The Anti-Rent Era in New York Law and Politics, 1839-1865

By Charles W. McCurdy | Go to book overview

5
Depression-Era Constitutionalism

Almost every index of economic activity plunged to a record low in 1842. Wholesale prices and the volume of bank loans continued their downward slide for the third consecutive year. Railroad stocks fell to less than half the value that prevailed in 1839. Construction all but ceased on transport facilities, manufactories, and housing—the most visible manifestations of the mid-1830s boom. Real-estate values collapsed, especially in the West. Land in Chicago retained only 14 percent of its market value just six years earlier; Bessie Pierce's study of the city's newspapers led her to conclude that “practically all of the leading business men of 1836 were either bankrupt or greatly impoverished by 1842.” Hundreds of cotton-belt planters packed up their slaves and fled to the Republic of Texas, where judgment creditors could not reach them. Arthur H. Cole, an unusually perceptive economic historian, wrote that the trough of 1842 must have been “the more depressing by the reason of its slow arrival … [and] must have seemed to the merchants of the day torpor itself when compared with the feverish activity of 1836.” 1

The economy's long downward slide had a pronounced effect on public policy. When the Whig Party failed to enact its recovery program during the special session of Congress in 1841, Democrats had an alternative course of action at the ready. Its foundation was hard money. Aiming their salvos at state legislatures in the South and West, where banking corporations had suspended specie payments in violation of contractual obligations to noteholders imposed by their charters, Democratic publicists called for the annihilation of noteissuing banks. “Require the immediate redemption, in gold and silver, of the notes banks have now in circulation,” Orestes Brownson thundered in early 1841. Decisive action by the state legislatures, which breathed life into the offending institutions in the first place, would shut down the suspended banks and “restore the currency to the constitutional standard” of gold and silver. Brownson conceded that “this … bold measure,” standing alone, might “caus[e] great suffering.” In Chicago, for example, most people were both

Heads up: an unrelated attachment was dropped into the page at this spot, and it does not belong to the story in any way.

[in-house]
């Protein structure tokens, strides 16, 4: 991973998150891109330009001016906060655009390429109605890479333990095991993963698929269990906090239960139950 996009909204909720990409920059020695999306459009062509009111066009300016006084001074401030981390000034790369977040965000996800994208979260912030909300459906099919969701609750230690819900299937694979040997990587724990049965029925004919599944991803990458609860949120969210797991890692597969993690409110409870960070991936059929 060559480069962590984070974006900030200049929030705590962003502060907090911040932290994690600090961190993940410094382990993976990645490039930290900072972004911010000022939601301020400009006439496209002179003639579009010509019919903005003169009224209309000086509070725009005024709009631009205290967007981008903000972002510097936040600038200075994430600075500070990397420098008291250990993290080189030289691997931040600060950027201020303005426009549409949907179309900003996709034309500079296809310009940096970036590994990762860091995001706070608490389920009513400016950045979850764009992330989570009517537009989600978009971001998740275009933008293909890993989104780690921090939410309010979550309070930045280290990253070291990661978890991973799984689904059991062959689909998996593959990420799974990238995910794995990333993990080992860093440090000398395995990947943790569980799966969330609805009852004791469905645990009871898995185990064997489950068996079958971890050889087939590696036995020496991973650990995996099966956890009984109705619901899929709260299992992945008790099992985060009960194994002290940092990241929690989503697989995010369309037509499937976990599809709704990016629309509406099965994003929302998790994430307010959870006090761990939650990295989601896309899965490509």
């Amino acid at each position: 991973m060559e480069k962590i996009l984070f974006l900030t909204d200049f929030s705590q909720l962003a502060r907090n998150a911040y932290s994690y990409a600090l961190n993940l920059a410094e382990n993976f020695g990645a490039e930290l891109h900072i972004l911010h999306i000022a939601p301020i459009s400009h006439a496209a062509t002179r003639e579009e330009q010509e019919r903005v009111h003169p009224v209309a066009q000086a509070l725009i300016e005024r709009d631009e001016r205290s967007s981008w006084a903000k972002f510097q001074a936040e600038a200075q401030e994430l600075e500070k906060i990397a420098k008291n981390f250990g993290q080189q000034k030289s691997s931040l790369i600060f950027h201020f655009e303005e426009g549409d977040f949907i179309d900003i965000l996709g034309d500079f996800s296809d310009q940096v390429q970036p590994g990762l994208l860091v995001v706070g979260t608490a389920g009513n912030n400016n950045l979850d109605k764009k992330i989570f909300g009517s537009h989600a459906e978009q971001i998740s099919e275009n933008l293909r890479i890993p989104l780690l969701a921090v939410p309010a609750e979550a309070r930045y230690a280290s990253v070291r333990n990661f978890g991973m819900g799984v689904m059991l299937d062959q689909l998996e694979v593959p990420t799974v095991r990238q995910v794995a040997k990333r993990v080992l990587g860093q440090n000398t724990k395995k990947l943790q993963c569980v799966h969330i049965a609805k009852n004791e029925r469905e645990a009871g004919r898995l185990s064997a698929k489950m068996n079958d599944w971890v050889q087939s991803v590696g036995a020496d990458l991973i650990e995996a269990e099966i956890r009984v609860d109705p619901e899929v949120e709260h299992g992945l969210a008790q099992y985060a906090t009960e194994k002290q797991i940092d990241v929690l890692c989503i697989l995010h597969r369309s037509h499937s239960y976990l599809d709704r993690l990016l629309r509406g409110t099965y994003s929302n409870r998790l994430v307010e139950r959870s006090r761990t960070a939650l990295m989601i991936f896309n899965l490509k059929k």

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The Anti-Rent Era in New York Law and Politics, 1839-1865
Table of contents

Table of contents

  • Studies in Legal History *
  • Title Page *
  • For Sharon *
  • Contents vii
  • Tables and Maps *
  • Preface xiii
  • The Anti-Rent Era in New York Law and Politics, 1839–1865 *
  • 1 - Governor Seward and the Manor of Rensselaerwyck 1
  • 2 - Whig Reconnaissance 32
  • 3 - The Politics of Evasion 56
  • 4 - The Trouble with Democrats 78
  • 5 - Depression-Era Constitutionalism 104
  • 6 - Signs of War 128
  • 7 - Resistance and Reform 156
  • 8 - Political Crossroads 182
  • 9 - A Cacophony of Voices 205
  • 10 - Democratic Futility 234
  • 11 - Whig Resolution 260
  • 12 - Enmeshed in Law 287
  • 13 - The End of an Era 316
  • Notes 337
  • Index 387
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